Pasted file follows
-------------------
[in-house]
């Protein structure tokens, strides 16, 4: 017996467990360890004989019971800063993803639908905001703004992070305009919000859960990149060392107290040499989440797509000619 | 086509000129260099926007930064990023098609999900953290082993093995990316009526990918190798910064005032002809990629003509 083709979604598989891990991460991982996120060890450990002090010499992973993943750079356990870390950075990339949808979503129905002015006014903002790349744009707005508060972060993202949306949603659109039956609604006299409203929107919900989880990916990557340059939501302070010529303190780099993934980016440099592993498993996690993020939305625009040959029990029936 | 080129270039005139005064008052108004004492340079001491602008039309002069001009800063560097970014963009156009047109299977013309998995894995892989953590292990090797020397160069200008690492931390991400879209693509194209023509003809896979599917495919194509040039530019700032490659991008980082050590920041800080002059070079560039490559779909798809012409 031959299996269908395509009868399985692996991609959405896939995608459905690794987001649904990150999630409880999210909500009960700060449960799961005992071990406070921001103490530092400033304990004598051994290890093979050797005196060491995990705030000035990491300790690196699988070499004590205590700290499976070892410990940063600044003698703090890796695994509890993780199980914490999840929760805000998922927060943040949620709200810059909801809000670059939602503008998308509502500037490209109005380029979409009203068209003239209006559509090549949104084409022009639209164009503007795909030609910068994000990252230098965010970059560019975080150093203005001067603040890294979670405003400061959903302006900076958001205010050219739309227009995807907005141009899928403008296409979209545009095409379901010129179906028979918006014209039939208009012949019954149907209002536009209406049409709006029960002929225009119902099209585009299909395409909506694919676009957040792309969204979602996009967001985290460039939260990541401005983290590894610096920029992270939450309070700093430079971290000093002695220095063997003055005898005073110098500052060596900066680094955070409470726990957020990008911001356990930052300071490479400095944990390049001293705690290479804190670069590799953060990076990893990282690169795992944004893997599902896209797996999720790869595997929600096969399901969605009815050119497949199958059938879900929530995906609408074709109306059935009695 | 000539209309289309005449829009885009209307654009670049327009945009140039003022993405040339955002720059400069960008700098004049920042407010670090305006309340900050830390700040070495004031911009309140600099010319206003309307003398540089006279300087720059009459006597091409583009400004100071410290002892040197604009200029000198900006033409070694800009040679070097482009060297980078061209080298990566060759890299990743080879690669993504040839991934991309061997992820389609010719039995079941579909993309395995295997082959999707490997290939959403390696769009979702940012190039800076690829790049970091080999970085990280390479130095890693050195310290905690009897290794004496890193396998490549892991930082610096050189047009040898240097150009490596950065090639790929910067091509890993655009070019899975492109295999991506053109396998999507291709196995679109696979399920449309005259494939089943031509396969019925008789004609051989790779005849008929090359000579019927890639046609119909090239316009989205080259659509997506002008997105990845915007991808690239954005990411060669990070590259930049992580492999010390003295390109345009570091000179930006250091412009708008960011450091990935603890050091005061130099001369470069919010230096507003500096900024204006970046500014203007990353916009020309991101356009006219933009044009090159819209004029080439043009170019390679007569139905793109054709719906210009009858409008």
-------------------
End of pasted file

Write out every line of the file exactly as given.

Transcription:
[in-house]
């Protein structure tokens, strides 16, 4: 017996467990360890004989019971800063993803639908905001703004992070305009919000859960990149060392107290040499989440797509000619 | 086509000129260099926007930064990023098609999900953290082993093995990316009526990918190798910064005032002809990629003509 083709979604598989891990991460991982996120060890450990002090010499992973993943750079356990870390950075990339949808979503129905002015006014903002790349744009707005508060972060993202949306949603659109039956609604006299409203929107919900989880990916990557340059939501302070010529303190780099993934980016440099592993498993996690993020939305625009040959029990029936 | 080129270039005139005064008052108004004492340079001491602008039309002069001009800063560097970014963009156009047109299977013309998995894995892989953590292990090797020397160069200008690492931390991400879209693509194209023509003809896979599917495919194509040039530019700032490659991008980082050590920041800080002059070079560039490559779909798809012409 031959299996269908395509009868399985692996991609959405896939995608459905690794987001649904990150999630409880999210909500009960700060449960799961005992071990406070921001103490530092400033304990004598051994290890093979050797005196060491995990705030000035990491300790690196699988070499004590205590700290499976070892410990940063600044003698703090890796695994509890993780199980914490999840929760805000998922927060943040949620709200810059909801809000670059939602503008998308509502500037490209109005380029979409009203068209003239209006559509090549949104084409022009639209164009503007795909030609910068994000990252230098965010970059560019975080150093203005001067603040890294979670405003400061959903302006900076958001205010050219739309227009995807907005141009899928403008296409979209545009095409379901010129179906028979918006014209039939208009012949019954149907209002536009209406049409709006029960002929225009119902099209585009299909395409909506694919676009957040792309969204979602996009967001985290460039939260990541401005983290590894610096920029992270939450309070700093430079971290000093002695220095063997003055005898005073110098500052060596900066680094955070409470726990957020990008911001356990930052300071490479400095944990390049001293705690290479804190670069590799953060990076990893990282690169795992944004893997599902896209797996999720790869595997929600096969399901969605009815050119497949199958059938879900929530995906609408074709109306059935009695 | 000539209309289309005449829009885009209307654009670049327009945009140039003022993405040339955002720059400069960008700098004049920042407010670090305006309340900050830390700040070495004031911009309140600099010319206003309307003398540089006279300087720059009459006597091409583009400004100071410290002892040197604009200029000198900006033409070694800009040679070097482009060297980078061209080298990566060759890299990743080879690669993504040839991934991309061997992820389609010719039995079941579909993309395995295997082959999707490997290939959403390696769009979702940012190039800076690829790049970091080999970085990280390479130095890693050195310290905690009897290794004496890193396998490549892991930082610096050189047009040898240097150009490596950065090639790929910067091509890993655009070019899975492109295999991506053109396998999507291709196995679109696979399920449309005259494939089943031509396969019925008789004609051989790779005849008929090359000579019927890639046609119909090239316009989205080259659509997506002008997105990845915007991808690239954005990411060669990070590259930049992580492999010390003295390109345009570091000179930006250091412009708008960011450091990935603890050091005061130099001369470069919010230096507003500096900024204006970046500014203007990353916009020309991101356009006219933009044009090159819209004029080439043009170019390679007569139905793109054709719906210009009858409008």